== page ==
Hoptimist Holiday Market: Moving online after years of in-real-life events isn’t easy, and for some organizers, there’s strength in numbers. The Heurich House Museum, which has run a weekend-long German-style Christmas market in the mansion’s back garden for the last eight years, has joined forces with DC Brau, who’ve run their own one-day holiday market at the brewery, to create the Hoptimist Market.

While the dozens of local vendors are selling a wide mix of gifts — letterpress cards, jewelry, jerky, ceramics — organizers are trying to make the market more personal by uploading interviews with makers discussing their process and inspirations, and how they’ve been affected by the pandemic. “We wish we could stroll through the garden with a glass of gluhwein,” says Kimberly Bender, the executive director of the Heurich House. “Where we can make up for that is giving people a warm, glowing feeling knowing that their purchases benefit one of their neighbors.” Nov. 27 to Dec. 11. Virtual early bird access, which allows shopping two days before the general public, costs $15. hoptimist.shop.

In-person markets

Del Ray Artisans 25th Annual Fine Art and Holiday Craft Market: The Del Ray Artisans’ annual market is less crafty than some other holiday shopping events — think mosaics, stained glass, pottery and fiber-art wall hangings, though you will also find organic soaps and handbags. What sets this Alexandria event apart, though, is that different local artists fill the space on three consecutive weekends, practically guaranteeing that a return trip is necessary. For social distancing purposes, admission to the gallery is limited to 10 people at a time; free reservations are suggested for opening nights on Fridays. Dec. 4 to 20. Open Friday from 6 to 9 p.m., and Saturday and Sunday from 11 a.m. to 6 p.m. 2704 Mount Vernon Ave., Alexandria. delrayartisans.org.

Downtown Holiday Market: The expanded holiday market now fills two blocks of F Street, making room for 60 booths and a half-dozen food and drink stands. While the market continues its focus on sustainable and fair-trade products, new additions for this year include booths focusing on local fashion designers and Black and minority-owned businesses.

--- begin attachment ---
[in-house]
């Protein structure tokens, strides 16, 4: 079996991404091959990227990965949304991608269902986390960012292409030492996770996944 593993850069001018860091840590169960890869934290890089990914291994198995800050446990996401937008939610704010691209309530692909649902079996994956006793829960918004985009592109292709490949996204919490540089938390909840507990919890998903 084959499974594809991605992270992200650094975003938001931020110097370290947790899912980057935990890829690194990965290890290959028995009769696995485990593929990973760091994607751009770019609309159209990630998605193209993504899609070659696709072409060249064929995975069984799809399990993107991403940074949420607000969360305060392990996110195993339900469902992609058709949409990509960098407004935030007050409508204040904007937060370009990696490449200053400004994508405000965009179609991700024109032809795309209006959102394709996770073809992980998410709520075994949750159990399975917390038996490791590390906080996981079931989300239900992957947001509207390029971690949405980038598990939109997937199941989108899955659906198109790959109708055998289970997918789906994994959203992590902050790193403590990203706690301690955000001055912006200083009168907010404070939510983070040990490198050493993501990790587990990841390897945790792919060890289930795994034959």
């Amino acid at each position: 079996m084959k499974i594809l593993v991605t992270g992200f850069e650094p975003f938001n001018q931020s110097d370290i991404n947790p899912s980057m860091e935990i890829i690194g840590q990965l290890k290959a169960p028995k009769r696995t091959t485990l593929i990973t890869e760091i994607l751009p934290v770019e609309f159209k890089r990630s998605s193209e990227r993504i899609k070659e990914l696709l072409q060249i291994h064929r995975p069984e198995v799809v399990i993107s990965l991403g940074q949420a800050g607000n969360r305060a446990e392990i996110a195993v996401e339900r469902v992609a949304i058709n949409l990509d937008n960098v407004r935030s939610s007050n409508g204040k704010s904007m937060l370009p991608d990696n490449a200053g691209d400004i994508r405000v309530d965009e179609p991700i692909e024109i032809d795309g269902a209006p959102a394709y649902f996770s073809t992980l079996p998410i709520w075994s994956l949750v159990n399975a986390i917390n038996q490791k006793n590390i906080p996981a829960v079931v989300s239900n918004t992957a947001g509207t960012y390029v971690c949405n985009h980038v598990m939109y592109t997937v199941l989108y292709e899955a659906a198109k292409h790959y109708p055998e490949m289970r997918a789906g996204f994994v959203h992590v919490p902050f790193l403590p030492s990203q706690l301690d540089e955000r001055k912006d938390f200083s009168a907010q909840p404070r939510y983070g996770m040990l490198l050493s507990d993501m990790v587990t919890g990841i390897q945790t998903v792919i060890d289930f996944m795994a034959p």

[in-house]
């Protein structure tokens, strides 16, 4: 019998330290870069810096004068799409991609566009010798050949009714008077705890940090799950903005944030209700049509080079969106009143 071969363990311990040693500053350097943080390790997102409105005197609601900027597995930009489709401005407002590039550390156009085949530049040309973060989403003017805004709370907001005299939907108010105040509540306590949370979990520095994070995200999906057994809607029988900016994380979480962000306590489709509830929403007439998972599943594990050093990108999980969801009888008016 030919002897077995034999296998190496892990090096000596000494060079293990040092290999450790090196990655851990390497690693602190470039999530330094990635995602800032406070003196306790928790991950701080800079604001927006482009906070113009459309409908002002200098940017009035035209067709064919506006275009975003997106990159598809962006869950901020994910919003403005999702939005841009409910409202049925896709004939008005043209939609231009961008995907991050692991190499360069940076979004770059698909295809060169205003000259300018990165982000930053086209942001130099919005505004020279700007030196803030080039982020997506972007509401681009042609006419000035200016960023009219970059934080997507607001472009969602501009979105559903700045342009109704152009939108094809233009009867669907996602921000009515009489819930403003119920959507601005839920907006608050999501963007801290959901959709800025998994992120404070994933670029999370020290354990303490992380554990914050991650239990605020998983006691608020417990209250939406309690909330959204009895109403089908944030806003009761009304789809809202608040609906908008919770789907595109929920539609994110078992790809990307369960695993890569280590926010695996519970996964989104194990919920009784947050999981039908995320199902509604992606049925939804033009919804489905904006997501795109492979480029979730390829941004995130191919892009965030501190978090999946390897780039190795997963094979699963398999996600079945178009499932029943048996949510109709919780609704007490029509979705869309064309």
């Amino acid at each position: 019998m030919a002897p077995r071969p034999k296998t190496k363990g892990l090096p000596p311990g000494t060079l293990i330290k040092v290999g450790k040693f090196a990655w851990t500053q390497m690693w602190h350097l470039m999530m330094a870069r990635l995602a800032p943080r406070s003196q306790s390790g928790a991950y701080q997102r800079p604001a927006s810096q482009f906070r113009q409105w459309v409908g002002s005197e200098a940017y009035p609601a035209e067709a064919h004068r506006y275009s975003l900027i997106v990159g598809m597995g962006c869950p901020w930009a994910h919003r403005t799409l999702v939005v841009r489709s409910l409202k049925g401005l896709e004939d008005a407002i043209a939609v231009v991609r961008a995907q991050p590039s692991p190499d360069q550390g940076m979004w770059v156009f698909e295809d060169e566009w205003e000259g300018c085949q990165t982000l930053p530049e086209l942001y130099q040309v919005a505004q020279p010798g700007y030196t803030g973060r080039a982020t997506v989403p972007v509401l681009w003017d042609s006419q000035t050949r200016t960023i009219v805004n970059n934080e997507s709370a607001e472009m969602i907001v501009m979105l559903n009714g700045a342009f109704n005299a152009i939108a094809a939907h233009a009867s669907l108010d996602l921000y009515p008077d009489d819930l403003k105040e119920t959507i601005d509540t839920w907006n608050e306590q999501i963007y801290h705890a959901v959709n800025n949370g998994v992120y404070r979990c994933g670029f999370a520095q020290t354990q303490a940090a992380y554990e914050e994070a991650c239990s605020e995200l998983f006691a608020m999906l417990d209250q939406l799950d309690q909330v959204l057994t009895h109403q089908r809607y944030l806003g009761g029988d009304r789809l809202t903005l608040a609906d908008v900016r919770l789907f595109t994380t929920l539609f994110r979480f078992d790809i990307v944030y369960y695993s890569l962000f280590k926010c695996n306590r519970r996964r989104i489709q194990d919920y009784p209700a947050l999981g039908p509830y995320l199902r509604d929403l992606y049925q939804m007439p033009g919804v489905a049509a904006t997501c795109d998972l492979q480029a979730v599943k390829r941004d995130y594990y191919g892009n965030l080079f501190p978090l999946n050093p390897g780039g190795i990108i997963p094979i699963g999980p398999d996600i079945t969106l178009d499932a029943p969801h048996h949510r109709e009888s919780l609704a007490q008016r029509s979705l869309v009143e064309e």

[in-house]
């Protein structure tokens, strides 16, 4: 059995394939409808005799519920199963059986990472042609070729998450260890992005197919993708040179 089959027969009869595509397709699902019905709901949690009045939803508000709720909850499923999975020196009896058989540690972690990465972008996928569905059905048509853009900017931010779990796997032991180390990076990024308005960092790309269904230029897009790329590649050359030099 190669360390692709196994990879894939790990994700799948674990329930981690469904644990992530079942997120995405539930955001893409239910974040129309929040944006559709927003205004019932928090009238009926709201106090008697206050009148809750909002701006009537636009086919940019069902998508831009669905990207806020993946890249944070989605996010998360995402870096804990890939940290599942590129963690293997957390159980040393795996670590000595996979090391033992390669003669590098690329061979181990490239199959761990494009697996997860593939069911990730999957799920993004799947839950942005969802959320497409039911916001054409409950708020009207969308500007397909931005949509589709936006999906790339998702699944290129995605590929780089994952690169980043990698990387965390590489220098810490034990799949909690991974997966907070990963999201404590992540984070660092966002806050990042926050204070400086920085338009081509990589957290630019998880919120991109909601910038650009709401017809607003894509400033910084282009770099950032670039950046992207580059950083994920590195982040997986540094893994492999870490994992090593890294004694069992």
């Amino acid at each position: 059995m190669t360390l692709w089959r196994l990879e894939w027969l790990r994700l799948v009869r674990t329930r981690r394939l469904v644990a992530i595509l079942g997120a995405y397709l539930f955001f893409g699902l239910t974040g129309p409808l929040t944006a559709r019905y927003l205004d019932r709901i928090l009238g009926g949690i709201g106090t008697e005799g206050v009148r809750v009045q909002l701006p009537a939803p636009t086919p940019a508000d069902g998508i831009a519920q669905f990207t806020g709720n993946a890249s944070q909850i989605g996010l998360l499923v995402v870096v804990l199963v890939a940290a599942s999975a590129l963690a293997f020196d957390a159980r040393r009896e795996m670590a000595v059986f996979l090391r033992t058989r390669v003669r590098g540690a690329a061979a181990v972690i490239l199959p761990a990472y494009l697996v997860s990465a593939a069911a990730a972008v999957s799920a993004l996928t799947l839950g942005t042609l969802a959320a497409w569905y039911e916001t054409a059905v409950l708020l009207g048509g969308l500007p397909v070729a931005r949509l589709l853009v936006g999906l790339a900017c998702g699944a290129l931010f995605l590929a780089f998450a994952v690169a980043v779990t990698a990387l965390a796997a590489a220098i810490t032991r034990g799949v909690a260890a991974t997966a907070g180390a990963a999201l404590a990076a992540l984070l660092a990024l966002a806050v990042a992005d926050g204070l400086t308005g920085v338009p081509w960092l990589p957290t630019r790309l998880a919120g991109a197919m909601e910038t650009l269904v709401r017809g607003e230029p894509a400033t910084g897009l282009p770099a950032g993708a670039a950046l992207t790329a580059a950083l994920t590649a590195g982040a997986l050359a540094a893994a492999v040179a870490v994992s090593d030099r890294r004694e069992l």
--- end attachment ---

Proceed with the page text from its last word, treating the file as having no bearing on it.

While there’s no live entertainment, a jumbotron screen will show videos of local bands performing original and holiday tunes, as well as seasonal movies. Worth noting: While many vendors are staying for the entire month, a new selection will rotate in on Dec. 8. Nov. 20 through Dec. 23. Open from noon to 8 p.m.; closed Thanksgiving Day and three Mondays (Nov. 30, Dec. 7 and 14). Entrance in front of the National Portrait Gallery, Eighth and F streets NW. downtownholidaymarket.com.

Sandy Spring Museum Fine Arts and Crafts Holiday Gift Show: The Sandy Spring Museum is known as a living history museum, but it also functions as a “cultural arts community center,” home to 11 artist studios for potters, painters and metalsmiths. The annual Holiday Gift Show features works from Sandy Spring’s resident artists, as well as quilters, jewelers and glass blowers from the wider community. Local authors are also on hand to sign their books. Nov. 27 through Dec. 23. Open Monday, Wednesday, Friday and Sunday. 17901 Bentley Rd., Sandy Spring. sandyspring­museum.org/giftshow.

Shop Made in D.C. at the Roost: On the first three Sundays in December, the newest Shop Made in D.C. outpost on Pennsylvania Avenue SE is expanding into the food hall at the Roost, offering a more socially distanced shopping experience. Expect the same wide selection of products from D.C. artists and markers — masks, beauty products, clothing, holiday cards — organized into curated sections, such as “Cozy Home” and “Entertainer.” Look for locally made beer, wine and spirits, and don’t be shy about tasting — admission includes a cocktail or mocktail. Dec. 6, 13 and 20 from 11 a.m. to 5 p.m. $10 entry. eventbrite.com.

3 Stars Brewing Holiday Market: The annual holiday market at D.C.’s 3 Stars Brewing continues this year in a modified format: Craft vendors, cigar rollers, cocktails and artists set up in the brewery’s beer hall and on its freshly expanded and heated outdoor patio. (There will also be beers to sample, of course.) Tickets go on sale on Thanksgiving, and co-founder Dave Coleman says admission “will be extremely limited to be socially distanced and safe.” Dec. 12 from 2 to 7 p.m. $10, includes first beer. 3starsbrewing.com.

Victura Park Holiday Market: Victura Park was one of the surprise debuts of the summer, transforming the grassy areas around the Kennedy Center’s Reach expansion into a sunny beer garden. Starting on Black Friday, the park welcomes a holiday market with a rotating lineup of artists and makers each weekend. After browsing, get a glass of spiked hot chocolate or cider and sit at one of the socially distanced tables warmed by heat lamps. Nov. 27 through Dec. 20. Open Friday from 4 to 8 p.m. and Saturday and Sunday from noon to 8 p.m. 2700 F St. NW. victuraparkdc.com.